Counselling & psychotherapy

Counselling and psychotherapy are terms often used interchangeably to cover a range of talking therapies with considerable overlap. In certain situations, counselling is offered as part of the process of psychotherapy; whereas a counsellor may work with clients in a psychotherapeutic manner.

The key difference between these two approaches to therapeutic treatment lies in the practitioner's training and experience, and the depth to which the work goes. Frequently counselling refers to a briefer treatment centred on addressing a specific behavioural issue, while psychotherapy more generally explores the emotional and psychological roots of long-held unconscious patterns.

What is counselling?

A counsellor may offer a more tartgeted service focused on providing a structure to the therapeutic experience. Often the work centres on a specific issue and the steps needed to address or remedy it so treatment for addiction, for instance, will be offered in progressive stages over a set period of time. 

In counselling, problems are largely discussed in the present-tense with less attention given to the role of past experiences. A good counsellor will generally guide the client to discover their own answers instead of giving advice, and support them through any actions they choose to take. 

What is psychotherapy?

Psychotherapy will bring a deeper awareness to the emotional background and psychological foundation of a problem, rather than working on specific behaviours. Psychotherapists help to resolve past experiences as part of laying the foundation for a satisfying future, hence the work may ask the client to examine their past and consider how it might have impacted their present and future.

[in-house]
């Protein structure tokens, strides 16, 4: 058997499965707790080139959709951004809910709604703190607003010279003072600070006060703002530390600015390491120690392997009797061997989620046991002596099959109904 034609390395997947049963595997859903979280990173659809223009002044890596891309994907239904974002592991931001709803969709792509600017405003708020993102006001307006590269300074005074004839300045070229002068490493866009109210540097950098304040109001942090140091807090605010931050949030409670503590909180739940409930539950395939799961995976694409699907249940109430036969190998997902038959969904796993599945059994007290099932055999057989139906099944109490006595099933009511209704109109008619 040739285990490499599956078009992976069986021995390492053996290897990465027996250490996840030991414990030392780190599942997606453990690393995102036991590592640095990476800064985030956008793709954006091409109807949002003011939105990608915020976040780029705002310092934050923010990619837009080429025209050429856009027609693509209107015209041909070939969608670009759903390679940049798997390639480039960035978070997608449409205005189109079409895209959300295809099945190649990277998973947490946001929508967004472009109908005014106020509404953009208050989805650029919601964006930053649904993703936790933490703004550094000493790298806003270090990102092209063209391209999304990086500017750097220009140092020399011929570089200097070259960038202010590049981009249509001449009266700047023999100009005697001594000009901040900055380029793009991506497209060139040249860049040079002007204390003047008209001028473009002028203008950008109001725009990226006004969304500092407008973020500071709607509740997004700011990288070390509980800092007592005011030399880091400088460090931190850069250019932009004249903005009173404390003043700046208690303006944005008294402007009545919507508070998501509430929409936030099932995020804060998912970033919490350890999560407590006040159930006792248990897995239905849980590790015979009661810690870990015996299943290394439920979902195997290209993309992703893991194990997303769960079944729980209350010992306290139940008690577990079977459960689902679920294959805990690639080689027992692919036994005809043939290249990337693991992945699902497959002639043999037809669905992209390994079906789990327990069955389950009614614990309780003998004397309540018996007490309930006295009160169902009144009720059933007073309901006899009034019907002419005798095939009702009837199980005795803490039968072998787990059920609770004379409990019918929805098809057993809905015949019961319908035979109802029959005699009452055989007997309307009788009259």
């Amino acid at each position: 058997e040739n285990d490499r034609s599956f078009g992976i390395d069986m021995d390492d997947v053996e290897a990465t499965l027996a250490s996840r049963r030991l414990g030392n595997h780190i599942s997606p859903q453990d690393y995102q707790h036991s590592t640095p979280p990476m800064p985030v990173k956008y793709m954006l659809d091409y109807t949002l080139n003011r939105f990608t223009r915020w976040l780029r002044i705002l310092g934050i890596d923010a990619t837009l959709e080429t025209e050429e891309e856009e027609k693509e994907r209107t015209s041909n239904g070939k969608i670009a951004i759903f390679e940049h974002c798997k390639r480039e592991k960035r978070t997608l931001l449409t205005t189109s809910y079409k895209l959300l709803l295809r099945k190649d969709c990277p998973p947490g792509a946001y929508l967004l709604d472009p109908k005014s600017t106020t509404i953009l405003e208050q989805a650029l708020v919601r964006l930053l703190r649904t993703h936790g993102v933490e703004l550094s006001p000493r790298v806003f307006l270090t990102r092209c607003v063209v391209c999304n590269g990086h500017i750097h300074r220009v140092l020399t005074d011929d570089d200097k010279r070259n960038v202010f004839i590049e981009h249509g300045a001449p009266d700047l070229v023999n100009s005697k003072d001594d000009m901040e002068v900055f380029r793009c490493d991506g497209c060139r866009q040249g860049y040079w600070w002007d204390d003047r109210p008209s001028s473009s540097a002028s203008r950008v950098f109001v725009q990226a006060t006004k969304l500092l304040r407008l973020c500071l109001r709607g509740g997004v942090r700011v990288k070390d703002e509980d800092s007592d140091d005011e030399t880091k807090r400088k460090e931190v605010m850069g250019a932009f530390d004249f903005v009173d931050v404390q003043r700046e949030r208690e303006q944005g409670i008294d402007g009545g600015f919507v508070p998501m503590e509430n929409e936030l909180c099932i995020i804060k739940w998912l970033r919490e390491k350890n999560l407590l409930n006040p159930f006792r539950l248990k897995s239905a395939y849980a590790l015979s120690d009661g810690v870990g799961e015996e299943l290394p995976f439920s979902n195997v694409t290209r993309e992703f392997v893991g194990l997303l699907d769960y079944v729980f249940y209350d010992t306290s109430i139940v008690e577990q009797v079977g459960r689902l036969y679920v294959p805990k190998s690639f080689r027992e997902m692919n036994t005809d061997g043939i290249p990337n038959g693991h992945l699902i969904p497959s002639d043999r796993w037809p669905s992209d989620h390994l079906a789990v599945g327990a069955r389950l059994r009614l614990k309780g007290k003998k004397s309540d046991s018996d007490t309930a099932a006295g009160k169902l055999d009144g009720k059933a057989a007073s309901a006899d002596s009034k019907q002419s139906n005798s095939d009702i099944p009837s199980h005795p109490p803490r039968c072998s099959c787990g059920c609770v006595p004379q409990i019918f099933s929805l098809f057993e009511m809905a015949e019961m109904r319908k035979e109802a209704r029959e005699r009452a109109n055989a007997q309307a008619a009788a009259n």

A psychotherapist will often glean information from a variety of unconscious sources – such as the body, 'inner child' and the imagination – and reflect on the therapeutic relationship itself in order to bring long-standing patterns to light. A good pschotherapist will be willing to explore traumatic memories or difficult emotions. He or she will often hold a recognised psychotherapy qualification and be registered with a professional body such as the UKCP.  

Client issues

My training in counselilng and psychotherapy enhances my ability to work with a variety of clients across a wide array of concerns and issues. My areas of specialization include: 

  • Addiction and substance abuse
  • Anxiety and stress management
  • Bullying and its consequences
  • Change and transition
  • Creative expression
  • Depression
  • Grief and bereavement
  • Identity and gender issues
  • Mindfulness and consciousness raising
  • Relationship counselling
  • Intimacy and sexuality
  • Trauma and abuse

Attention is also given to our human impact on the more-than-human world and 'solastalgia', the psychological distress caused by realisation of our role in this ecological crisis.